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Some high-income filers in states with high taxes will see a hike in 2018. These taxpayers can currently deduct a large amount from their federal taxes for state/local income (SALT), as well as any property taxes. Under the new bill, they would be able to deduct up to $10,000 in SALT and property taxes combined. Previous versions of the bill eliminated state/local income tax deductions altogether.

Blue states generally have higher state income taxes, making this hike more politically feasible for Republicans. Especially because red states with high rates – Iowa, Montana and Idaho for example – don’t have as many high-income individuals as places like New York City.

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Florida, single filer

Smaller

deduction

0k income

100k

200k

Florida, single filer

Smaller itemized

deduction

0k income

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Florida, single filer

Smaller itemized

deduction

0k income

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Our analysis shows a second group getting a hike: low-to-middle income taxpayers that currently take very large deductions of any kind. Filers in this group won’t benefit from the increased standard deduction, and they will get hurt by the removal of personal and dependent exemptions.

These taxpayers are rare but maybe not as rare as you think. In 2015, only 19 percent of filers earning between $25,000 and $50,000 itemized, but those that did took an average deduction of $16,154. A D.C. single filer who itemized that much, earning $40,000, will likely see a tax increase.

Deductions generally rise with income, but spending can get decoupled from earnings for all sorts of reasons. Elderly taxpayers, who can be on moderate fixed incomes, may use savings on medical expenses, which are partially deductible. And a married couple where one partner gets laid off may dip into savings to make mortgage interest or real estate tax payments, both deductible.

Texas, married two children

Larger itemized

deduction

Smaller

deduction

0k income

100k

200k

Texas, married two children

Larger itemized

deduction

Smaller

deduction

0k income

50k

100k

150k

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250k

Texas, married two children

Larger itemized

deduction

Smaller

deduction

0k income

50k

100k

150k

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250k

But these are still edge cases. The majority of Americans will be getting a tax cut in 2018 under the new bill. Couples with children will especially benefit, especially if they live in places with low state taxes.

But again, this is just 2018. With the sunsetting of individual cuts, taxes are expected to rise for many in the next decade. Republicans argue this is a non-issue. The sunsetting of the individual cuts is a strategic move to hit budget targets that allow them to pass the bill with a simple majority in the Senate. In the future, they expect to pass new legislation to make the cuts permanent, as President Obama made many of the Bush tax cuts permanent in 2010.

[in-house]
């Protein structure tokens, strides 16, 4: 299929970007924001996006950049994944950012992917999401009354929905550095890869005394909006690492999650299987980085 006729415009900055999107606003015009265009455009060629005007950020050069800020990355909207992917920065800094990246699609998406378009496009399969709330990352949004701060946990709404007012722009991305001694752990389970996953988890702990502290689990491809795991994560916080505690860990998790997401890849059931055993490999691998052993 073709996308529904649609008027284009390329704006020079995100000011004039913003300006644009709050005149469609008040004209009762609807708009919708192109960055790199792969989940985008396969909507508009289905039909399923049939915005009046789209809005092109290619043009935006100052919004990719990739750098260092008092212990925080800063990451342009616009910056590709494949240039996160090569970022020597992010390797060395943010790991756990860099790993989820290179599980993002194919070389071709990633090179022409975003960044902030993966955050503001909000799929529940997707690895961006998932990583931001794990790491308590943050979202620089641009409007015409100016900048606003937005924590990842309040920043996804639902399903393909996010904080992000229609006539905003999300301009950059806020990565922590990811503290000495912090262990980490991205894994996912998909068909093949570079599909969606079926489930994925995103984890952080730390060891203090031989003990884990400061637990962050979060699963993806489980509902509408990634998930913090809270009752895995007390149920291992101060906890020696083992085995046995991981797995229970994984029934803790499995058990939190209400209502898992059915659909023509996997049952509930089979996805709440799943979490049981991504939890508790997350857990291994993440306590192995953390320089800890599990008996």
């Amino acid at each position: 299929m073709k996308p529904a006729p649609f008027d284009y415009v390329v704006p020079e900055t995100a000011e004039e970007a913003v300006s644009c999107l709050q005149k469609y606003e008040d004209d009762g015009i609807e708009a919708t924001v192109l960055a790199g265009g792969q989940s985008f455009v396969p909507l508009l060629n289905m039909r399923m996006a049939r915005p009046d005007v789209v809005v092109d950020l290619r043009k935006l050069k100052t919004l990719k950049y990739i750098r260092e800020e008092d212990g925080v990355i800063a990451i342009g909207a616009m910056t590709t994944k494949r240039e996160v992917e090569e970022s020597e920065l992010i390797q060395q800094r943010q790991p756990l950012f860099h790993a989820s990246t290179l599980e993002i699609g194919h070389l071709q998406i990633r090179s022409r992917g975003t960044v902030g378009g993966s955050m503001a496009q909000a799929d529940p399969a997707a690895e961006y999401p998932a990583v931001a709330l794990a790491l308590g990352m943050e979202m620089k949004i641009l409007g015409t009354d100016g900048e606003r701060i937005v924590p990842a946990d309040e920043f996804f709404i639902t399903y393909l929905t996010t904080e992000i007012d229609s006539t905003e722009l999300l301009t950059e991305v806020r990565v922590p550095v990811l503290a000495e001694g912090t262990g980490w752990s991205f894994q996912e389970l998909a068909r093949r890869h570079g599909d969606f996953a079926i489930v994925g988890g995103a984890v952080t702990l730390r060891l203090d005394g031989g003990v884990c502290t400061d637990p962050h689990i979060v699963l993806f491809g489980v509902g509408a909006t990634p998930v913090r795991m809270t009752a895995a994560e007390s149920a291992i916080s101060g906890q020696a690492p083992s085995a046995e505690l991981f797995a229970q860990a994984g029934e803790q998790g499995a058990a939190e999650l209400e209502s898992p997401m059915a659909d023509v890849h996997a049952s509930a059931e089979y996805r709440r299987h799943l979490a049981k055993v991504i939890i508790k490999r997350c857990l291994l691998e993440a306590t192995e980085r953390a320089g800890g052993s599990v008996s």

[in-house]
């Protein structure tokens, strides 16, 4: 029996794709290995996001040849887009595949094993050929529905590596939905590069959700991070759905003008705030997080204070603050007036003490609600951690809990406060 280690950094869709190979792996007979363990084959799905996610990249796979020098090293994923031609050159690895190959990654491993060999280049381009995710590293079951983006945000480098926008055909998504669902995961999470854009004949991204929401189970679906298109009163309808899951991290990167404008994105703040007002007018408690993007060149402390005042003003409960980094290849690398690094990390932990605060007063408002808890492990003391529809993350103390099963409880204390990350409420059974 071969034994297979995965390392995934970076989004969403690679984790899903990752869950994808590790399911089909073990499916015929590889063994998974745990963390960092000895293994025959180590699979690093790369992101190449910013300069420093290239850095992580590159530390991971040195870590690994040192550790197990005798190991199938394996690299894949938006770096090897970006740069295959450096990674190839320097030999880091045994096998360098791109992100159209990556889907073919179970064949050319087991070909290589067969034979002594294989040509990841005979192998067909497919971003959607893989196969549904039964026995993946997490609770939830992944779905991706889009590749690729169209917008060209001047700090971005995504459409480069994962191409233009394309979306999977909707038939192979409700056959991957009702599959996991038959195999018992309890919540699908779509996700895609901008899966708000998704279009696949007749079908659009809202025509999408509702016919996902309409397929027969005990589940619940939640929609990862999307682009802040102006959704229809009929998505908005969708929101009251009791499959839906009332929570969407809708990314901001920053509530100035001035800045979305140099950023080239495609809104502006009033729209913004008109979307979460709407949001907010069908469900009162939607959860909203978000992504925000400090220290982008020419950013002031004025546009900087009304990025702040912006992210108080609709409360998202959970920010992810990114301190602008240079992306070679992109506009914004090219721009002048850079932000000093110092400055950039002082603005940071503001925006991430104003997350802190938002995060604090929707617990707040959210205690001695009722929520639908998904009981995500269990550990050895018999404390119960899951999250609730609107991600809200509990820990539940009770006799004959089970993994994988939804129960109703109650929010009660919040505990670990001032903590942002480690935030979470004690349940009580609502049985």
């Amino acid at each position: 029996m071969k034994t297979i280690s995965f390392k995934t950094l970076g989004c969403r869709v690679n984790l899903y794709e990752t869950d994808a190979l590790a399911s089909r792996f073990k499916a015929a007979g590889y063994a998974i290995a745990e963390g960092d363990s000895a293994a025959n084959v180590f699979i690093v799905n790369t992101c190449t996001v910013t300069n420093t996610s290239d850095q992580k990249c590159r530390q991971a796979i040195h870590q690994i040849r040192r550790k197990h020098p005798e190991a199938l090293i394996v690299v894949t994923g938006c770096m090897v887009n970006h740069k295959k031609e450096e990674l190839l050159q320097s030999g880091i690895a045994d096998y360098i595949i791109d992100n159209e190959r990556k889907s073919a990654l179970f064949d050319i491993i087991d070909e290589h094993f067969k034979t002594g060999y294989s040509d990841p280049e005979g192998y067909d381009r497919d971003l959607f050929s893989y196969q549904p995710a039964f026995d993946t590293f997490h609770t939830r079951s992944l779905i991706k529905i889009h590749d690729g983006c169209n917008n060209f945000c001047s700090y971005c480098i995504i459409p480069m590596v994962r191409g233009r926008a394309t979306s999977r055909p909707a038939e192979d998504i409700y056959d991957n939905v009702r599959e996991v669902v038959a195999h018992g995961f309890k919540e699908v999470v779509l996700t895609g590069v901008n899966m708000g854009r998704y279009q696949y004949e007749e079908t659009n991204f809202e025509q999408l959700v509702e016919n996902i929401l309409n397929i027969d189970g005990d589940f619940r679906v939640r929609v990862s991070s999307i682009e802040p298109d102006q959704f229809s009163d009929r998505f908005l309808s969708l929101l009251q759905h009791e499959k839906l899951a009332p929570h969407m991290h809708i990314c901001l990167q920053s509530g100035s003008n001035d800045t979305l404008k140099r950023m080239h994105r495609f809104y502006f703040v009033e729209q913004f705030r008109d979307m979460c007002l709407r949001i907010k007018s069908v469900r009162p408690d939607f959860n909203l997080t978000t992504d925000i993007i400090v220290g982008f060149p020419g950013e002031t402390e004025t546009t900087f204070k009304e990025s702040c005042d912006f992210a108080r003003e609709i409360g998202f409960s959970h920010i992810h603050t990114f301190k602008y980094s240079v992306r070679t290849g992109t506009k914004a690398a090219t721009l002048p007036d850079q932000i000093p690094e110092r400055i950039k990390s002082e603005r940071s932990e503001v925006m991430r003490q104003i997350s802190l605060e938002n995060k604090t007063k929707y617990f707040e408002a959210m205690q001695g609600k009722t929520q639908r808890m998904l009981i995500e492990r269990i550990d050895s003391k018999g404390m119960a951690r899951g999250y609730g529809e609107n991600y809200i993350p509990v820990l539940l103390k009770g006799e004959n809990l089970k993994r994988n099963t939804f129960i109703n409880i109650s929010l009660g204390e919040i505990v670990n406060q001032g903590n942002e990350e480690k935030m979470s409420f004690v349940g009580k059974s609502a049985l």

But that depends on a number of factors: whether the cuts are effective for the economy, whether they end up being popular and whether Republicans maintain control of Congress. If the tax changes stay as written, millions more Americans will see their taxes rise within the next decade.

How we calculated this

This analysis used Tax Calculator v. 0.14.1, along with author calculations, to estimate taxes owed under current law and the reconciliation plan for 116,688 hypothetical taxpayers, one for each square (in 52 states and cities). The open source Tax-Calculator project was started by the Open Source Policy Center at the American Enterprise Institute. Thanks to Martin Holmer, Matt Jensen and Cody Kallen for their assistance.

“Children” in the analysis assumes children under the age of 17, qualifying for both the Earned Income Credit and Child Tax Credit. State income taxes for each taxpayer were estimated from data from the Tax Foundation. State sales taxes were estimated using the IRS’s optional state sales tax tables. Whichever was higher was used in the SALT estimate. With the exception of New York City, local taxes were not considered. Property taxes were estimated by fitting real property deductions against income in a sample dataset from the CPS – our estimate is that taxes increased by log(income) * 1625 - $15,933 (but no less than zero).

Our analysis does not consider pass through income, nor does it consider the effects of changes to the mortgage deduction. But for 2018, that change would only apply to homeowners taking a new mortgage of between $700,000 and $1,000,000, a relatively small population.